The overall result from all this is a film that remains consistently enjoyable while at the same time being one that has kind of a scattershot feel to it all, making me wonder if this was a production that never had one specific person in charge. It’s easy to imagine that Silver was a prominent force with the two stars offering a lot of opinions as well. Well known editor Stuart Baird (many credits for Silver as well as directing EXECUTIVE DECISION for him after this) cut this film and I kind of wonder how responsible he really is for the final product. For his part, director Brambilla made only one other feature after this (the forgettable Alicia Silverstone vehicle EXCESS BAGGAGE), followed by some TV as well as extensive work in the art world involving video installations but, maybe most surprisingly considering that background, there’s not all that much of a strong visual style here that feels evident in any way and the amount of real locations used ultimately makes it seem like a cheaper production than I suspect this Warner Bros. extravaganza actually was. Though it all comes together for the most part there’s still a feeling that a piece is missing. The film’s own story never quite lives up to the setting, humor and characters so it falls slightly short, like how a key character is disposed of near the end just a little too easily.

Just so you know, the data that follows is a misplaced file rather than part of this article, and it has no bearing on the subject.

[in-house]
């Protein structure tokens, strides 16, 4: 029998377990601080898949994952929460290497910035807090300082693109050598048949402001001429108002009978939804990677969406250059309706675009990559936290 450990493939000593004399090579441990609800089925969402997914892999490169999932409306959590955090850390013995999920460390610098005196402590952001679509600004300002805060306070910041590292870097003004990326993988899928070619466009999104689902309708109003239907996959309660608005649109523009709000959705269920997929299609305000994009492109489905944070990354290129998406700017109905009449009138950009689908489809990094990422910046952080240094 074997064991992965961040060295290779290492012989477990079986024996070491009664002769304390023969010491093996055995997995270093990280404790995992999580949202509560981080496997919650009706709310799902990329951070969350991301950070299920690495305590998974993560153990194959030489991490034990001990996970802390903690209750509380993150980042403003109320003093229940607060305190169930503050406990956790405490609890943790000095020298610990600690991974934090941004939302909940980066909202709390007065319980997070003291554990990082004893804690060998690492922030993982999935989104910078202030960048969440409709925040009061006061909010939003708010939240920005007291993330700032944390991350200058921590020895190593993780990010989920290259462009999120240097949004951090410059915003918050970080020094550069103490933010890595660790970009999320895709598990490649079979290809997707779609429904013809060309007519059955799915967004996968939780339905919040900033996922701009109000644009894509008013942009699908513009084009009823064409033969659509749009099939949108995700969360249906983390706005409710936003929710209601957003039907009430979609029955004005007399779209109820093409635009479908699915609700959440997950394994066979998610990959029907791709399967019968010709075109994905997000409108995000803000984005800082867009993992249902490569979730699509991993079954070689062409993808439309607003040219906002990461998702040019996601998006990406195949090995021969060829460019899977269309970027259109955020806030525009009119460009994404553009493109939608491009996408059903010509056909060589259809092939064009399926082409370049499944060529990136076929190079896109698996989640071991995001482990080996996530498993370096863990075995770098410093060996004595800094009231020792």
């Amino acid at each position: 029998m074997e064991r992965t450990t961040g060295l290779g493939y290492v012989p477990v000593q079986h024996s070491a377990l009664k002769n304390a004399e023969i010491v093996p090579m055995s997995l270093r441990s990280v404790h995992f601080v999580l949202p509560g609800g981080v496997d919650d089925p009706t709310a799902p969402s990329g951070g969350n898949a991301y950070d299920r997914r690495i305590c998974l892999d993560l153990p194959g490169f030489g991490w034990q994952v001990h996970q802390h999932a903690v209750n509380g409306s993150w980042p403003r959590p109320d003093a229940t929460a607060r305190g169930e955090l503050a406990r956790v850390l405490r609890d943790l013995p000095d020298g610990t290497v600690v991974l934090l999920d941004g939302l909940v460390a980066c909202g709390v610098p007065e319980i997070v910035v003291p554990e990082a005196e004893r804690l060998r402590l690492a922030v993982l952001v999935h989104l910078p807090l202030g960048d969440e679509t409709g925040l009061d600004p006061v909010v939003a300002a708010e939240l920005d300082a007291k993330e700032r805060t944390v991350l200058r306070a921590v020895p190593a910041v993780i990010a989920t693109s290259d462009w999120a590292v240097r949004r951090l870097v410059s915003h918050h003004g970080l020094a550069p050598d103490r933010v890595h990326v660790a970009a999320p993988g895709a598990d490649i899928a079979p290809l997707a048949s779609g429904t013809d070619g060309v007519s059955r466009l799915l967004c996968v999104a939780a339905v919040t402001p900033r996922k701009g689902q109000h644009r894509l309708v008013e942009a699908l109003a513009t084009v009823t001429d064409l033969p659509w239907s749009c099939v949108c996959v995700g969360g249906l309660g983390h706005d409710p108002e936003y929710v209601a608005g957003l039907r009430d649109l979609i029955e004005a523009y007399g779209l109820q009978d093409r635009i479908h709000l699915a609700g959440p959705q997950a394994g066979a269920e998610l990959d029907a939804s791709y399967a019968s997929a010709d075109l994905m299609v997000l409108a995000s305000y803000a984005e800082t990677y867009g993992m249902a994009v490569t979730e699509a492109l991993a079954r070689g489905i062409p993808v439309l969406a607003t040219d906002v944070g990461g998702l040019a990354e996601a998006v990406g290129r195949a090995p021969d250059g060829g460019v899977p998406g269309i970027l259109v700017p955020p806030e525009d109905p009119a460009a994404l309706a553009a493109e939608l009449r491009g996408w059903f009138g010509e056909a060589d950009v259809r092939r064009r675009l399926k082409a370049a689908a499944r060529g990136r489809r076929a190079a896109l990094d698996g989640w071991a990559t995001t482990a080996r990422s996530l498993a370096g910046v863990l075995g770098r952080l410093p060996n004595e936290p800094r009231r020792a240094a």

As things move into the second hour there’s a definite feel of a film that had multiple rewrites of rewrites as if they were trying to get away from the Waters approach back towards a more standard action film. Familiar character actor Bill Cobbs is prominent early on as the older version of a great helicopter pilot Stallone knew in the past but as soon as there’s a big mention of how he’s long since been grounded—an indication that’s going to come into play during the climax if there ever was one—Cobbs is suddenly never seen again. Some interesting science fiction concepts like how Spartan still had a form of consciousness which in cryo-freeze are never really dealt with and though late in the film there’s a nod towards observing how both Spartan and Phoenix might be on some common ground in this future which each objecting in their own way to how Cocteau wants to “take away people’s right to be assholes” the film pretty much disregards all that in favor of the pummeling and gunplay. Ultimately, it’s all strictly good guy vs. bad guy in a way that doesn’t really live up to what the characters seem like they might be at first. Not that there’s anything wrong with an action movie choosing to focus on the action and what’s here is even very well done but by a certain point in spite of all the cleverness it still feels like there could have been a little more meat on the bone.